Bike

Getting to The Lakes in Copenhagen is probably easiest done by bike. From the inner city, you only need to cycle up Gyldenløvesgade or up Bernstorffsgade and down Gammel Kongevej. The former of those will take you around five minutes or so.

If you want to reach The Lakes from Nyhavn, you can bike up the waterfront and through Østerbro. From Rosenborg Castle, simply bike up Sølvgade, and you’ll reach The Lakes in little time; this is another option if you’re coming from Nyhavn, though you’ll need to go up Gothersgade first.

Train

Copenhagen Central Station is not far from The Lakes, but you can also get the S-train to Nørreport or Vesterport — both of which are nearby. A little further afield is Østerport; from there, you’ll need to walk up Dag Hammarskjölds Allé in the opposite direction of Kastellet and Marmorkirken.

Metro

Copenhagen’s metro system is small but effective, and getting to The Lakes is pretty straightforward if you choose this method of transport. Nørreport is within walking distance of The Lakes, and Forum is arguably an even better option.

Both Forum and Nørreport are on the M1 and M2 lines; the M1 runs from Vanløse to Vestamager, with the M2 operating between Vanløse and Copenhagen Airport.

By foot

Getting around Copenhagen by foot is pretty straightforward, and walking to The Lakes is a good option if you don’t want to take public transport or rent a bike. From the city center, you can walk the entire way up Gyldenløvesgade until you reach The Lakes.

Alternatively, you can walk down Bernstorffsgade and along Gammel Kongevej; you’ll eventually find yourself at the Planetarium, and Sankt Jørgens Sø is just behind.

You can also walk from Rosenborg Castle to The Lakes by going along the bike route we mentioned earlier in this article; if you want to get to these bodies of water from Nørrebro, simply walk along Nørrebrogade until you reach Dronning Louises Bro.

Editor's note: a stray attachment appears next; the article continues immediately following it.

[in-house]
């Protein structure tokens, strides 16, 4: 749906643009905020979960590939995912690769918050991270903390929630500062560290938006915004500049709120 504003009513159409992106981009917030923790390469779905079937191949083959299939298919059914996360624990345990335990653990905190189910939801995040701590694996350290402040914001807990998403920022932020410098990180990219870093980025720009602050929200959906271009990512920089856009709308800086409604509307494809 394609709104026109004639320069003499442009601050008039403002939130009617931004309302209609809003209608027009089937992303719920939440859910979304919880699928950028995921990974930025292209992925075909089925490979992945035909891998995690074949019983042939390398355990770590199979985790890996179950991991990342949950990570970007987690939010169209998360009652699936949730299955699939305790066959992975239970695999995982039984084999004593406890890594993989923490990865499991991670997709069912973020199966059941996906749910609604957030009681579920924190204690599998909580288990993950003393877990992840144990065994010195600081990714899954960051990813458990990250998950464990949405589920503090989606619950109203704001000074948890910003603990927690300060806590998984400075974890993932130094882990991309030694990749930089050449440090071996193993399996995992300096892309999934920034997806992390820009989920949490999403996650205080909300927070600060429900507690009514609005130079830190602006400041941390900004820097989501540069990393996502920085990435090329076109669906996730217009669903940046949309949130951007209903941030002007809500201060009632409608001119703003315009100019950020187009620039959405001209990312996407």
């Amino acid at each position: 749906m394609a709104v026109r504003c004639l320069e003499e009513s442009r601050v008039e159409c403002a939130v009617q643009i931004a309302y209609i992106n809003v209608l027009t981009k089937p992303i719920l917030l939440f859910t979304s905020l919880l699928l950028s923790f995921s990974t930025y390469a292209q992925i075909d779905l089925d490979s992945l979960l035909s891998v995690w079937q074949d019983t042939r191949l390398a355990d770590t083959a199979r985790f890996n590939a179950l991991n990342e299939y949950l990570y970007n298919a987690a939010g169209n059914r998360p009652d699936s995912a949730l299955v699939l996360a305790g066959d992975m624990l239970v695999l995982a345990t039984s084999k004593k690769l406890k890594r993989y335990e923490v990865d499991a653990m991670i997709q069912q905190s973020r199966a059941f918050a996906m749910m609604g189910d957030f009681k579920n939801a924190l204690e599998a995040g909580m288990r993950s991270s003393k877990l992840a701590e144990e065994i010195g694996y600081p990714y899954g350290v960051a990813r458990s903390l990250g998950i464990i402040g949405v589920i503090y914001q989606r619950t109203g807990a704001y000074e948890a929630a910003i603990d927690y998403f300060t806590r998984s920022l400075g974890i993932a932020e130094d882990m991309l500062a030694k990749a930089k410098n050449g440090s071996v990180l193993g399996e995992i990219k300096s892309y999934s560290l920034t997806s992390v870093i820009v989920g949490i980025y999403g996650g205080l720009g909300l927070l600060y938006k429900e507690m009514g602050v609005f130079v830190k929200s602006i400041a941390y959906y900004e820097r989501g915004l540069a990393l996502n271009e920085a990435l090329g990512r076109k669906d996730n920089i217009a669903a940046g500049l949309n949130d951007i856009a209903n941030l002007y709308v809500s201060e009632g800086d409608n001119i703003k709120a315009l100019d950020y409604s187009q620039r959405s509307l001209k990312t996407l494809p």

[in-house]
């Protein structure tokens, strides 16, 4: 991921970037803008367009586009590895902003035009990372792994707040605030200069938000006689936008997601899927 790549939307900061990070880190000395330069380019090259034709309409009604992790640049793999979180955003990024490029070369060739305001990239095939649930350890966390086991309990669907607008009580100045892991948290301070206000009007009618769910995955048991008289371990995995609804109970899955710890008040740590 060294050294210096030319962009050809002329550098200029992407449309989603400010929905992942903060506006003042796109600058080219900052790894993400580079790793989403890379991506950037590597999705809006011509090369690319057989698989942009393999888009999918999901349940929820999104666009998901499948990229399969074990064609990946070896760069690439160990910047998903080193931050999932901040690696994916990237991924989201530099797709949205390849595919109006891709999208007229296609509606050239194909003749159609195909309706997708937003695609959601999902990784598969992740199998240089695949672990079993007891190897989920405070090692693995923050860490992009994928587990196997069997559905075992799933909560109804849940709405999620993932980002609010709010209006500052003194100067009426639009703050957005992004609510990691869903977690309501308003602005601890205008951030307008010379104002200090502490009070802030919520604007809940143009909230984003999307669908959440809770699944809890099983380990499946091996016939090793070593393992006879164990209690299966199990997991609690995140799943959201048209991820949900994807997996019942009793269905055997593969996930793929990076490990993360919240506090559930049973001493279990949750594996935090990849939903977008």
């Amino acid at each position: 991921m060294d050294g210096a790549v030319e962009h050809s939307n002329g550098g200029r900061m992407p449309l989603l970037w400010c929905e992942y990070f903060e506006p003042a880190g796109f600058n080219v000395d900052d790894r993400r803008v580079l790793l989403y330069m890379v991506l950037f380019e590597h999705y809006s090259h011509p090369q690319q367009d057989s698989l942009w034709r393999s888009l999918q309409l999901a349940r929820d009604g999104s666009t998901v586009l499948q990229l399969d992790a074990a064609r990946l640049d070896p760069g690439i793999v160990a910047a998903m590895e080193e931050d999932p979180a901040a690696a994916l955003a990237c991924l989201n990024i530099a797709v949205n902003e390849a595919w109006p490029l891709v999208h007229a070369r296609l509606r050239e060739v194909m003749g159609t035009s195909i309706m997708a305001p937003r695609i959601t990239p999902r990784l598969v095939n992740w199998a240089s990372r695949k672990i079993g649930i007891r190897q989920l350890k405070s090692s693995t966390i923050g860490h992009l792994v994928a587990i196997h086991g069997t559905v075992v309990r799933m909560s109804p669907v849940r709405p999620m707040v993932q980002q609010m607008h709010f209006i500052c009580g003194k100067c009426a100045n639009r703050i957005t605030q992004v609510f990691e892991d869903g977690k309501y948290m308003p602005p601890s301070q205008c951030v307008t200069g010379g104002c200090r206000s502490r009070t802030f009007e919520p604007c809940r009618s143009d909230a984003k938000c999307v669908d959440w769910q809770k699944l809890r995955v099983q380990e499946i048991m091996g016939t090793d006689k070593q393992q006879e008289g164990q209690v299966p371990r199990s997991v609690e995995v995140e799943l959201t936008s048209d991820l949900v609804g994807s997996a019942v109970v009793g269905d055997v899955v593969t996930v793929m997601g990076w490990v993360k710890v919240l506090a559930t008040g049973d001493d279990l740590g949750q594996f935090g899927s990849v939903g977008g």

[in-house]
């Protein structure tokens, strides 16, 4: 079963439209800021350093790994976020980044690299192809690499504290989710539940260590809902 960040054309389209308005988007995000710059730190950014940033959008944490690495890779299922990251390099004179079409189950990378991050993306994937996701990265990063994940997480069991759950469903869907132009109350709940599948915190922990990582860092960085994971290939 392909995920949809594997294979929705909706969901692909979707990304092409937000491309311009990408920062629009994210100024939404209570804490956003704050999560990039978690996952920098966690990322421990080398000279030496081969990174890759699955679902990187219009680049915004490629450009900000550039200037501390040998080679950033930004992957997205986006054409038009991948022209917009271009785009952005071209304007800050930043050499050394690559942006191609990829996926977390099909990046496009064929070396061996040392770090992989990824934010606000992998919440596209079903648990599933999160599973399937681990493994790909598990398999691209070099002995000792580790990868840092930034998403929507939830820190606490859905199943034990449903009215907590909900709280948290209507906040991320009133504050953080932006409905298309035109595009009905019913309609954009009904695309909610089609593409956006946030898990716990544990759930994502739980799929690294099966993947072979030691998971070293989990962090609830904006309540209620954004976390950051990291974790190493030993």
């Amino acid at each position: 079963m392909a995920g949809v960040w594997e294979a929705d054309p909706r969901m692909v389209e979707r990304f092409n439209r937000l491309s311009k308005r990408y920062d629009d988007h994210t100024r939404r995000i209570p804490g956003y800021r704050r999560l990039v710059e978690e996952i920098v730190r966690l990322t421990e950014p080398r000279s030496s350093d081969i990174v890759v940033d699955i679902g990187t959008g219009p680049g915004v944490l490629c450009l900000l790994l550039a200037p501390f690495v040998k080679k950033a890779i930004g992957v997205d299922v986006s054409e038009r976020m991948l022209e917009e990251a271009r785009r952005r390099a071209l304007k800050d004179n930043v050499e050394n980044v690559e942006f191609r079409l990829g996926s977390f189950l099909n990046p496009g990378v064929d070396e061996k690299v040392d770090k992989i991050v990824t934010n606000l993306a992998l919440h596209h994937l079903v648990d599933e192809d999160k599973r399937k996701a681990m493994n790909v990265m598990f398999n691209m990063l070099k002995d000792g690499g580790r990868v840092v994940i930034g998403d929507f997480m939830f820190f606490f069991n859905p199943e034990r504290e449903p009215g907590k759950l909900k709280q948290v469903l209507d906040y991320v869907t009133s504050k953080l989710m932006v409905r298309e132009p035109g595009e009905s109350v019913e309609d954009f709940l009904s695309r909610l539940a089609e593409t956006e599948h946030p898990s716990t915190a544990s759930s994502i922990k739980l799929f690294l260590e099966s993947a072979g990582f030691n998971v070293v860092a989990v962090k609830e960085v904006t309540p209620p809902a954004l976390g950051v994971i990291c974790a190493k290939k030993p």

Copenhagen’s lakes are a huge contributor to the city’s quality of life

The Copenhagen Lakes are one of the city’s most iconic landmarks, and they’re an important meeting spot for locals. They’re pretty busy year-round, but in the summer is when they truly come to life. You’ll see long-term couples jaunting close to lovers on their first date, along with friends enjoying some chit-chat and runners looking to boost their fitness levels.

If you ever wanted to see why Copenhagen scores so highly in virtually every quality of life index, The Lakes are the perfect place to see everything for yourself. Not far away, you’ll find a good selection of places to eat and drink — plus seasonal activities that get the most out of the bright and dark days.

Regardless of whether you’re coming to visit or live in Copenhagen, The Lakes will almost certainly become one of your favorite spots. And no matter your reason for being in the Danish capital, learning the lay of the land before you arrive is a good idea.

If you’re planning an overnight stay, there are hundreds of hotels to choose from in Copenhagen.

So, why not check out our article outlining each of Copenhagen’s main districts?